Helm has been teaching swimming for the past 40 years. She said most of the adults who want to learn how to swim are women. She's taught students ranging in age from 18 to 85. Many doctors will recommend swimming to patients as a form of exercise because it doesn't put weight on joints and can be less painful than exercises done on land, Helm said.

When Helm meets with a person who can't swim, she first asks the person to demonstrate what they know how to do in the water.

Helm will work with the person on the basics: how to breathe and what kinds of strokes they know how to do, if any. Most people can float on the water, but if someone has fear of the water, the first thing that needs to be addressed is helping the person to relax or be comfortable while in the pool.

Katrina Abbott, of Egg Harbor Township, has been working for the past six years as the aquatics director at Tilton Fitness & Wellness in Northfield.

Adults, who have fear of the water, usually either had a bad experience as children, or they know somebody who had a bad experience, Abbott said. If an adult has a fear of the water in addition to not being able to swim, it is more of a challenge to get them to relax in the water, she said.

"When it comes to fear of water, you have to break the mental and physical barriers," Abbott said.

Abbott has found that one of the things non-swimmers don't realize is that it takes a lot of time and a great deal of practice for a person to master the basics of swimming. When starting out, Abbott will put new swimmers in the water with her to evaluate their swim level.

Karen Pratz is the aquatic supervisor at the Ocean City Aquatic and Fitness Center. A person who never learned how to swim needs to know breathing control and rhythmic breathing. They also need to learn how to kick their feet in the water, how to glide and how to use their arms, Pratz said. Someone who lives inland or on the mainland may have never learned how to swim. Many times, children don't learn how to swim because their parents did not know, and so they never had the opportunity to go to the beach or pool, Pratz said.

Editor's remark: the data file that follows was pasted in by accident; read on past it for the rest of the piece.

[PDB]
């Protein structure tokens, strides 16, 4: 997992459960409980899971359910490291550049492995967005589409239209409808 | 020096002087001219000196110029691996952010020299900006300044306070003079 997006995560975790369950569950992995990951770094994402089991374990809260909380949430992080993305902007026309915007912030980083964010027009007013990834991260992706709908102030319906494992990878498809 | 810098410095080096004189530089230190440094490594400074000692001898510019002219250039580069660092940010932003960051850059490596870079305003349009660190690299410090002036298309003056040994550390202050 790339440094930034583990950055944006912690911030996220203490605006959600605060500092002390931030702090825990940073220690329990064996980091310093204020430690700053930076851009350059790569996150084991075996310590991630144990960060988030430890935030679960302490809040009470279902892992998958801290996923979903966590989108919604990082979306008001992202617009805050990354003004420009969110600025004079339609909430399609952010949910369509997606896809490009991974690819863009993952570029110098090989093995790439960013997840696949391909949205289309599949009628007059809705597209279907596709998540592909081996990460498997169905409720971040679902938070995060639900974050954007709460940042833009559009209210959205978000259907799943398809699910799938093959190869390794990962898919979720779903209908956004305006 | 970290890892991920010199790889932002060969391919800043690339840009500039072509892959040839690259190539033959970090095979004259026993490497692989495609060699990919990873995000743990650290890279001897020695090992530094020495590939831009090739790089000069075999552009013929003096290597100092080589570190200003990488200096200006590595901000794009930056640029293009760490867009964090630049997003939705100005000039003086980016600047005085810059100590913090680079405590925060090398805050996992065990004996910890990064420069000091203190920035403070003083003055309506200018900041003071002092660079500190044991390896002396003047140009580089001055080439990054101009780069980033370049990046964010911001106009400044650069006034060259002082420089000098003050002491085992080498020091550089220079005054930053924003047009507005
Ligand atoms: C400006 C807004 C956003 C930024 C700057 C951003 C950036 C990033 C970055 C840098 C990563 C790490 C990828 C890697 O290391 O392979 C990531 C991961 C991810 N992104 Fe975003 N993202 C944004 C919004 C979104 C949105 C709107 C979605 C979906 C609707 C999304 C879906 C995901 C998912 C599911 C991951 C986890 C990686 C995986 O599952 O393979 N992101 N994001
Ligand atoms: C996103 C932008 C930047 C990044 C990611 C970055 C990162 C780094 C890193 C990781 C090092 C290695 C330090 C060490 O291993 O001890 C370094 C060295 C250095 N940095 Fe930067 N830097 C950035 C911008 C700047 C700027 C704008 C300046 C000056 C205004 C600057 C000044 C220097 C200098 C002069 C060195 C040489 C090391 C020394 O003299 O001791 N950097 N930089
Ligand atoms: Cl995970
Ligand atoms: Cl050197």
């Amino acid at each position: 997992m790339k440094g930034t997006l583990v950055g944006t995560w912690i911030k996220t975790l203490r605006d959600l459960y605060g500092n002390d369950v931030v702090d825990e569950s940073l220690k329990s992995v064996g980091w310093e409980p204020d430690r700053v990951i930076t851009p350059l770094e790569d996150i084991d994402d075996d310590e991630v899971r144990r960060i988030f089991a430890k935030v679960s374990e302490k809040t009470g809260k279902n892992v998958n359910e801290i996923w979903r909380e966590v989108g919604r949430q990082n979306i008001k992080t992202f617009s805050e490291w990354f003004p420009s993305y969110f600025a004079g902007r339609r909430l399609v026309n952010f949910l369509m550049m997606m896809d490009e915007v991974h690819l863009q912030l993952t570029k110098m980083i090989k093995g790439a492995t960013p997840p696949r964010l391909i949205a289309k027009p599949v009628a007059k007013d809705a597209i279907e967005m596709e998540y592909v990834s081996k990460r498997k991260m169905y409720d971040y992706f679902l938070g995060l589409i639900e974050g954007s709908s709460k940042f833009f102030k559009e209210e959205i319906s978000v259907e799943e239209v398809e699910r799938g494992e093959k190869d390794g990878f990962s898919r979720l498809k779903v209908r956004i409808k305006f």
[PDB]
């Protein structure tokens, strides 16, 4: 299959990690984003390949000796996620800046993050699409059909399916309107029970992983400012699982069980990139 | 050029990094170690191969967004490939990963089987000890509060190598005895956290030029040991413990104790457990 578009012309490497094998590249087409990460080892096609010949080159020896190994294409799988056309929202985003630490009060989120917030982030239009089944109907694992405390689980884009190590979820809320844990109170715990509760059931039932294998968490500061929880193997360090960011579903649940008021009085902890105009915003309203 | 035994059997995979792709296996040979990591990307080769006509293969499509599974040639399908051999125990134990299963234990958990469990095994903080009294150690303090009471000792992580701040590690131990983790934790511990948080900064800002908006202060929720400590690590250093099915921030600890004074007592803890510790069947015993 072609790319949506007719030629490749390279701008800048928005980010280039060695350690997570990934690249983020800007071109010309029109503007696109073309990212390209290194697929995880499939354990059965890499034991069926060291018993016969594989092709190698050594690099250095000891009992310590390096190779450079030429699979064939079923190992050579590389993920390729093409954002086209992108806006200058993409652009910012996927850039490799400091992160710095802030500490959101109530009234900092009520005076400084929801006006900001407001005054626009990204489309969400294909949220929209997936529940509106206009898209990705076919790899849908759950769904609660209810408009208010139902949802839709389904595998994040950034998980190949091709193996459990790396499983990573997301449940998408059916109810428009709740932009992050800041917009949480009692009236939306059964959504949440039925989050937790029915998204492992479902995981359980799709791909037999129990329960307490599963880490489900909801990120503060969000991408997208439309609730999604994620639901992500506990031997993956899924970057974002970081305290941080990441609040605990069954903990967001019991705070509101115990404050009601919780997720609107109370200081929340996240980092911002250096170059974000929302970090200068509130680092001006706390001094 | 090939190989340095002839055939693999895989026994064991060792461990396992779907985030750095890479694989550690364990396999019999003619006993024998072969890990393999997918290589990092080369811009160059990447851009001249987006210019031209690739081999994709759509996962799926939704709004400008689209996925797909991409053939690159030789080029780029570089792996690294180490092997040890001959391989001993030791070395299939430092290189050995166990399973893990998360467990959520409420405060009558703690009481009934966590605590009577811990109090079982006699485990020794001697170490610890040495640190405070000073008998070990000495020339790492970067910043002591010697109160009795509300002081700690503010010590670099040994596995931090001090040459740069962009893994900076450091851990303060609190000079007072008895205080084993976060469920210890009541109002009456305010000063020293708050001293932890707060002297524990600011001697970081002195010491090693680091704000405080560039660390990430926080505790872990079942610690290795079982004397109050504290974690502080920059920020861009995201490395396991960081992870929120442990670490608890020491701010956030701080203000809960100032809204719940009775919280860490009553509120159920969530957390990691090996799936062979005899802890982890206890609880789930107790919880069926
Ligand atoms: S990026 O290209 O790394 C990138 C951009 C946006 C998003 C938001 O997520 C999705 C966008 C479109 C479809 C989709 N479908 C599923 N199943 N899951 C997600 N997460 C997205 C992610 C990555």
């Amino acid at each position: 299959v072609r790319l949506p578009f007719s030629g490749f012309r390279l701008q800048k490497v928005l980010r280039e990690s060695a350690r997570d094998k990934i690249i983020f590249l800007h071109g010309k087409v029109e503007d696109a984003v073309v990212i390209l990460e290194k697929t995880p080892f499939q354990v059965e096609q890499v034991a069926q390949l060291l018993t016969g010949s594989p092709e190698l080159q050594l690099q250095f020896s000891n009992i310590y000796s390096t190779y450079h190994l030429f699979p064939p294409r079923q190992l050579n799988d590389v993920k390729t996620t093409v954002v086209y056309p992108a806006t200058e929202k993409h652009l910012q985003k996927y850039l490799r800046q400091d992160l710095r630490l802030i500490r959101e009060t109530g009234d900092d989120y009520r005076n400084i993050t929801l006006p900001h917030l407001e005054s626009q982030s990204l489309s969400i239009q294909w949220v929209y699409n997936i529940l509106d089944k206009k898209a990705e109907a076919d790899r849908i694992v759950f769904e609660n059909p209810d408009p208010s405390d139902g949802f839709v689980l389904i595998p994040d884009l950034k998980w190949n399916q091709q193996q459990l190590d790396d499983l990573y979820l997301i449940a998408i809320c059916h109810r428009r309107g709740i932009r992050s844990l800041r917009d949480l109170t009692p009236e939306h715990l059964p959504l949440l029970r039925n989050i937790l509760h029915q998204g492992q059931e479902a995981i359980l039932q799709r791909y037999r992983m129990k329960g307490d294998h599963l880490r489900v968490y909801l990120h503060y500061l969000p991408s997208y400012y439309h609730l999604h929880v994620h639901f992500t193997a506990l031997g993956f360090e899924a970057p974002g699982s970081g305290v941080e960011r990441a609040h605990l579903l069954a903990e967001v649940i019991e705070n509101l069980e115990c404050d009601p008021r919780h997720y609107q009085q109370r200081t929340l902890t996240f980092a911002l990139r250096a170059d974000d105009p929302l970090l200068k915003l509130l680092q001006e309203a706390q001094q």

"We have to be very compassionate and understanding for people who are afraid," Pratz said. "You have to refine your skills a little bit to teach an adult successfully."

Contact Vincent Jackson:

609-272-7202

Adult swimming lessons

Here's a list of some local places adults can learn how to swim:

Milton & Betty Katz Jewish Community Center,

501 North Jerome Ave., Margate, 609-822-1167, jcc.atlantic.org

Cost: Four 30-minute

private lessons, $120 members/$150 nonmembers

Tilton Fitness

& Wellness in Northfield and Galloway Township,

609-FITNESS,

Cost: Eight 30-minute private lessons, $240

Cumberland Cape Atlantic YMCA, YMCA of Vineland

1159 East Landis Ave., Vineland, 856-691-0030, vinelandymca.org

Cost: Seven 45-minute group lessons, $46 facility members/

$68 program members

Ocean City Aquatic & Fitness Center, 1735 Simpson Ave., Ocean City, 609-398-6900

Fitness-Center

Cost: Eight 30-minute group

lessons, $56 members/

$112 nonmembers